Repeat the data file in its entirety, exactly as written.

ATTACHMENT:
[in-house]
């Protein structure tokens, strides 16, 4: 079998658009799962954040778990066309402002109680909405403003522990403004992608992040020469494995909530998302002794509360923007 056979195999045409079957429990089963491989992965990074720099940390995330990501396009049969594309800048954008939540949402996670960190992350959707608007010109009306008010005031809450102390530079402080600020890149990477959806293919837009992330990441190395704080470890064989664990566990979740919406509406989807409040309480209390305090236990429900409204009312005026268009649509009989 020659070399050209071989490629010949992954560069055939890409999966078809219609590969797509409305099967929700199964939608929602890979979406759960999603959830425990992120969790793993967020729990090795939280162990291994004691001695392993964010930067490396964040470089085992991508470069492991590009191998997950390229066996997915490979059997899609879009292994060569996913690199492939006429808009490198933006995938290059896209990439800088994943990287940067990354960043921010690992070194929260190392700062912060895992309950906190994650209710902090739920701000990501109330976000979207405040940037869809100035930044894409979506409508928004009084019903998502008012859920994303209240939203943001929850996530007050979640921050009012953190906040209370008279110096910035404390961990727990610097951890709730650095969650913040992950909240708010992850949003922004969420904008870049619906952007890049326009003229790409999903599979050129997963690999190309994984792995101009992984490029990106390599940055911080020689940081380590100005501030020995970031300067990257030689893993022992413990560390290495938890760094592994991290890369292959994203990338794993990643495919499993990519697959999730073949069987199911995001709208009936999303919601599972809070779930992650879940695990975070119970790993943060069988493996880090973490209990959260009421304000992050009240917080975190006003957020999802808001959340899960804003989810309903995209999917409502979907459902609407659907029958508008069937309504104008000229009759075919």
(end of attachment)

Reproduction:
[in-house]
């Protein structure tokens, strides 16, 4: 079998658009799962954040778990066309402002109680909405403003522990403004992608992040020469494995909530998302002794509360923007 056979195999045409079957429990089963491989992965990074720099940390995330990501396009049969594309800048954008939540949402996670960190992350959707608007010109009306008010005031809450102390530079402080600020890149990477959806293919837009992330990441190395704080470890064989664990566990979740919406509406989807409040309480209390305090236990429900409204009312005026268009649509009989 020659070399050209071989490629010949992954560069055939890409999966078809219609590969797509409305099967929700199964939608929602890979979406759960999603959830425990992120969790793993967020729990090795939280162990291994004691001695392993964010930067490396964040470089085992991508470069492991590009191998997950390229066996997915490979059997899609879009292994060569996913690199492939006429808009490198933006995938290059896209990439800088994943990287940067990354960043921010690992070194929260190392700062912060895992309950906190994650209710902090739920701000990501109330976000979207405040940037869809100035930044894409979506409508928004009084019903998502008012859920994303209240939203943001929850996530007050979640921050009012953190906040209370008279110096910035404390961990727990610097951890709730650095969650913040992950909240708010992850949003922004969420904008870049619906952007890049326009003229790409999903599979050129997963690999190309994984792995101009992984490029990106390599940055911080020689940081380590100005501030020995970031300067990257030689893993022992413990560390290495938890760094592994991290890369292959994203990338794993990643495919499993990519697959999730073949069987199911995001709208009936999303919601599972809070779930992650879940695990975070119970790993943060069988493996880090973490209990959260009421304000992050009240917080975190006003957020999802808001959340899960804003989810309903995209999917409502979907459902609407659907029958508008069937309504104008000229009759075919």